One day, I hope country codes will be abolished in the name of brotherhood among nations.


  3. Have you heard about the new movement called “improv tragedy”? I wonder wither you would trace its genealogy.


  4. Thank you Andrew! I’ll try to find out more, though my player is already a few years old and might not even have that semi-secret feature you described.

    Totally agree with you on the abolishment of country codes (what the hell were they invented for anyway? – could only have been a joint effort by the film and the technology industries in order to make more money).


  5. Vielen Dank, Madde. Leider ist bei meinem Player “Codefree-Schalten nur durch Hardware-Umbau möglich”. Die US-DVD des Films hatte ich noch nicht gesucht, ich war einfach davon ausgegangen, dass es sie gibt (vielleicht falsch).


  6. The DVD will come out sometime in the indefinite future, according to the directors’ website.

    I’ve sent in a request for information about release dates, formats, etc. I’ll post as soon as I know anything. And Norbert, you obviously seem to have a computer, so you can always watch it on your computer. In fact, if you get in touch with me by email, I’m sure we can work something out that will be beneficial for all parties (hint hint).


  7. > Norbert: Totally agree with you on the abolishment of country codes (what the hell were they invented for anyway?
    > – could only have been a joint effort by the film and the technology industries in order to make more money)

    Those darned capitalists, always out for a profit! Why can’t they be like Jesus, or else, should that fail, like GJ commenters, who toil and type for God’s love? That said, country codes might very well be an ill-conceived marketing strategy, however, that’s not evil – it’s stupid. But don’t you despair about ill-begotten legislation: there’ll always be a lawyer around, willing to help evade what needs evasion – ¡Viva Vaduz! Else, let’s have those kleine Fluchten balmy chance presents with even the better off. Let’s donate the savings to Unicef the neighbourhood purveyor of first class organic foodstuff.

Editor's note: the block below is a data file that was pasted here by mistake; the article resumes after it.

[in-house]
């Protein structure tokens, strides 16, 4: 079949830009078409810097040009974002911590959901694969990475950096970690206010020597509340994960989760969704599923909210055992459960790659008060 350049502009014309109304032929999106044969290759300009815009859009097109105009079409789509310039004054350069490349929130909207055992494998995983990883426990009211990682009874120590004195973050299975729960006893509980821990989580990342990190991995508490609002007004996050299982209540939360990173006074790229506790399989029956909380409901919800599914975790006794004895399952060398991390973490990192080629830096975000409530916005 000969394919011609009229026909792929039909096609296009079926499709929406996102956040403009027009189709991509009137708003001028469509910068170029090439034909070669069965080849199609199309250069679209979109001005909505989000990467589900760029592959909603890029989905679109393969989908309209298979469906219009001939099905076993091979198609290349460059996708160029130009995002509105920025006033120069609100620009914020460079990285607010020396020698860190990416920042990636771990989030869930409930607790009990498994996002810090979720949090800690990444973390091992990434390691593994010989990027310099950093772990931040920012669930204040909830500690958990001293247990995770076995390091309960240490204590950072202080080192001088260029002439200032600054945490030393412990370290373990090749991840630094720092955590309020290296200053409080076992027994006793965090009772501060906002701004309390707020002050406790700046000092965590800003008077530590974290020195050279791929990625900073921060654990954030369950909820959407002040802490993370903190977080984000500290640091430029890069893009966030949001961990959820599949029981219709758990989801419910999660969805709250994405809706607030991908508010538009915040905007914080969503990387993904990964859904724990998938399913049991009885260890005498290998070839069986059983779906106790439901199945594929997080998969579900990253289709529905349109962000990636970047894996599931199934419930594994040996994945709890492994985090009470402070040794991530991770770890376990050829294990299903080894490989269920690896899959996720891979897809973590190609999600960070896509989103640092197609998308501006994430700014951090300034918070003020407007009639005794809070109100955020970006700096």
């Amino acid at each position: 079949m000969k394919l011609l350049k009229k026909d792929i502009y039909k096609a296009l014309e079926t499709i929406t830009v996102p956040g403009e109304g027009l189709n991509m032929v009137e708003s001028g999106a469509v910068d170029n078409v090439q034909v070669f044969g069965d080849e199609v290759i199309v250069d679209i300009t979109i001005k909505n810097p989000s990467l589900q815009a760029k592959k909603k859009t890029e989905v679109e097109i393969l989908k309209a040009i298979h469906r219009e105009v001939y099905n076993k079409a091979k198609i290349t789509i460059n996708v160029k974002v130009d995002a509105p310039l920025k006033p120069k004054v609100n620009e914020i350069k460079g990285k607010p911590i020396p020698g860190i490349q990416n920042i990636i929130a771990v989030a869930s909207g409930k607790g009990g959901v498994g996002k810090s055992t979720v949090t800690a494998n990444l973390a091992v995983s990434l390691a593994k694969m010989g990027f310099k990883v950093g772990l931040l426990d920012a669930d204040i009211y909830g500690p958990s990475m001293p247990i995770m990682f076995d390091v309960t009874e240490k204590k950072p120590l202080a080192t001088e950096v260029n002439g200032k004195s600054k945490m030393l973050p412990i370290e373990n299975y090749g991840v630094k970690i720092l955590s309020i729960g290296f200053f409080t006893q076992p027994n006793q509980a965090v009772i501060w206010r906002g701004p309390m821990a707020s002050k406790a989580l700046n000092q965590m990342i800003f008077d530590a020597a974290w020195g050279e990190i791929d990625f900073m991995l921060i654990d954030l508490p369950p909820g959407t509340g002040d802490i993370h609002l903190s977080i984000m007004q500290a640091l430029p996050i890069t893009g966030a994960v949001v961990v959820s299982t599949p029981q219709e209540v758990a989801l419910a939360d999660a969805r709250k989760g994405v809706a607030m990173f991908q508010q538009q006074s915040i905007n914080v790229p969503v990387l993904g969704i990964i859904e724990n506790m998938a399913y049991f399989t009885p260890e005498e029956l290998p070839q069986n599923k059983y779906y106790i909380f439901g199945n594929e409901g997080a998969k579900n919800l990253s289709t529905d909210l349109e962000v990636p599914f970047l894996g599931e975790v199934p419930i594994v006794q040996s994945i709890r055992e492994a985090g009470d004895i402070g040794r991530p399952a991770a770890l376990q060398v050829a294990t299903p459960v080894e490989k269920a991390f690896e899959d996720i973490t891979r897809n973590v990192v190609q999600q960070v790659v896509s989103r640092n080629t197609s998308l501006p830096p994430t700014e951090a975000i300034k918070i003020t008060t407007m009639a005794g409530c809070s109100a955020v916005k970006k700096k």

8. I didn’t know him so far. The audience seems to be somewhat too excitable, the shrieks of laughter that tad forced, Letterman’s mirth one of politeness. Theodore is likeable and a character – possibly he is more likeable (and thus esteemed) than truly amusing. To me at least, his act didn’t live up to Andrew’s description.

    Isn’t, say, Gerhard Polt’s misanthropy much more refined and nuanced, Polt’s acting more inspired? Mind you, I’m not into rankings – Theodore is gifted, but just not that much my poison. I couldn’t find a Polt video showing one of those monologues that are glum, grim, melancholic and bizarre, but as for the art of well crafted excitement, here’s him ranting on a Hämorrhoidenpritsche and a Brunzkachl of the ogsoachte variety – he rightly feels, that both is quite beneath him. Dialect and vulgarity may seem to hinder comparison, but the art of wilfully spilling endomorphines is one that both comedians practice. Sound only, sorry, here you can hear and watch him telling the cormorants off, who much deserve it. Grim and bizarre, but not that much glum and melancholic, so I’ll have to look for better references.

    All that said, Theodore looks great and his English is peculiar, so I can relate to him quite well after all.